New governance model for the Django project

Posted by James Bennett on March 12, 2020

For some time now, a proposal to change the governance of the Django open-source project has been under discussion and refinement. It was written up as a Django Enhancement Proposal (DEP), and numbered as DEP 10.

Changing the governance of the Django project is not something to do lightly, and not something that could be done lightly. It required the agreement of the Django core team, the Django Technical Board, and the Board of Directors of the Django Software Foundation. All of those groups have now held their deliberations, and voted to accept DEP 10.

In the coming weeks, implementation of DEP 10 will start in earnest, but today it's worth giving a quick summary of what's changing and why. For the full details you can also read the DEP (though keep in mind it's a governance document that tries to be as precise as possible and cover a lot of potential edge cases, and so is a bit long-winded and dry).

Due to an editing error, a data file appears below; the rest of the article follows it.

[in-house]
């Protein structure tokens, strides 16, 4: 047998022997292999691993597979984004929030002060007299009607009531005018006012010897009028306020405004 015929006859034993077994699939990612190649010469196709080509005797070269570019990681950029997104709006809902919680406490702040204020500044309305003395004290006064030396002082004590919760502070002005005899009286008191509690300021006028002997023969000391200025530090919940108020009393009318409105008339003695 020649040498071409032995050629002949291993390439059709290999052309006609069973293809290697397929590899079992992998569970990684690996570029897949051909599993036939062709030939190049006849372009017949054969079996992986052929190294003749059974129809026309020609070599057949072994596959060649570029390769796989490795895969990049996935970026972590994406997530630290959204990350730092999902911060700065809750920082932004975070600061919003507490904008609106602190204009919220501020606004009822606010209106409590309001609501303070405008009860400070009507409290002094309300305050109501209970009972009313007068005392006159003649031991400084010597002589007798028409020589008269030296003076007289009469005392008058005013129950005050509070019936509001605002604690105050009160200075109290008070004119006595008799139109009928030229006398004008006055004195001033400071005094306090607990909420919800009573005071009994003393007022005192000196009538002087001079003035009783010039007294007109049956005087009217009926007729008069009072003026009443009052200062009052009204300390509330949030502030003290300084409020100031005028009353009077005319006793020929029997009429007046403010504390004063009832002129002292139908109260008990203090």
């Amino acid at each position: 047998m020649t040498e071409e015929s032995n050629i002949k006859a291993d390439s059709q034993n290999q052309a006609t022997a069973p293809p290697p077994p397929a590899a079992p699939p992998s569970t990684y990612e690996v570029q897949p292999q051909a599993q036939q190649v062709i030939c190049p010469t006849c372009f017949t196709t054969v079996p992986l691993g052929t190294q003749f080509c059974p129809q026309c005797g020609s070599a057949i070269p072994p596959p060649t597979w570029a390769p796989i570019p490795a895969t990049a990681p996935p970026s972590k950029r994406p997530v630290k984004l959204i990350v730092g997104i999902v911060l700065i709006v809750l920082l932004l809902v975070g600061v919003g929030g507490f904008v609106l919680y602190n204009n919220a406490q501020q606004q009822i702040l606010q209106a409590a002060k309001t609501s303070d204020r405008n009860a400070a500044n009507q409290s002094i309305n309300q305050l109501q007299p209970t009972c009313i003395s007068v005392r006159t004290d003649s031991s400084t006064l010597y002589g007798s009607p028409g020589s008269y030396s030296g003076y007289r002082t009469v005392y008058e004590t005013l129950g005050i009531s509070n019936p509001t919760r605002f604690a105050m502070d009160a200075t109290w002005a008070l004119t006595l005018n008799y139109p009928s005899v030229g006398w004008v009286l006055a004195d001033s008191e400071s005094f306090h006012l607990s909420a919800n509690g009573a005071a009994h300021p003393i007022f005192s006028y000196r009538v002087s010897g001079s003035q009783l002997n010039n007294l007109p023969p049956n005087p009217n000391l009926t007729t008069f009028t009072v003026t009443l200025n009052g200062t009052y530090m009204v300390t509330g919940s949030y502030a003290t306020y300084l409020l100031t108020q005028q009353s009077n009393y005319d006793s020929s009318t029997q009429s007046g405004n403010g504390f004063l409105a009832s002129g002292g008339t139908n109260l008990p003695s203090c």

History and rationale

The Django open-source project was started by Adrian Holovaty and Jacob Kaplan-Moss, who also served as the first leaders of the project. They made the first few grants of commit access to other people back in the early days after Django was open-sourced, and the core team of committers had grown significantly by 2014, when Adrian and Jacob chose to step down from their leadership roles. At that time the basic structure, of a core team of committers who could add code to Django as they chose, was retained, and a new group -- a "Technical Board" of five committers, elected by the core committers -- was created to serve as an ultimate tie-breaking decision-maker.

In practice, however, almost all code added to Django now is merged by the Django Fellows -- paid contractors of the Django Software Foundation, whose responsibilities include triaging, reviewing, and merging pull requests to Django -- or by a small number of active volunteer committers. And all releases of Django are now issued by the Fellows, on schedules decided well in advance. Which means most of the historical "core team" of committers now have very little direct involvement with Django despite holding significant theoretical power within the project. And instead of committers discussing and deciding amongst themselves, nearly all technical decisions in Django's development are made by consensus on public forums where anyone can participate.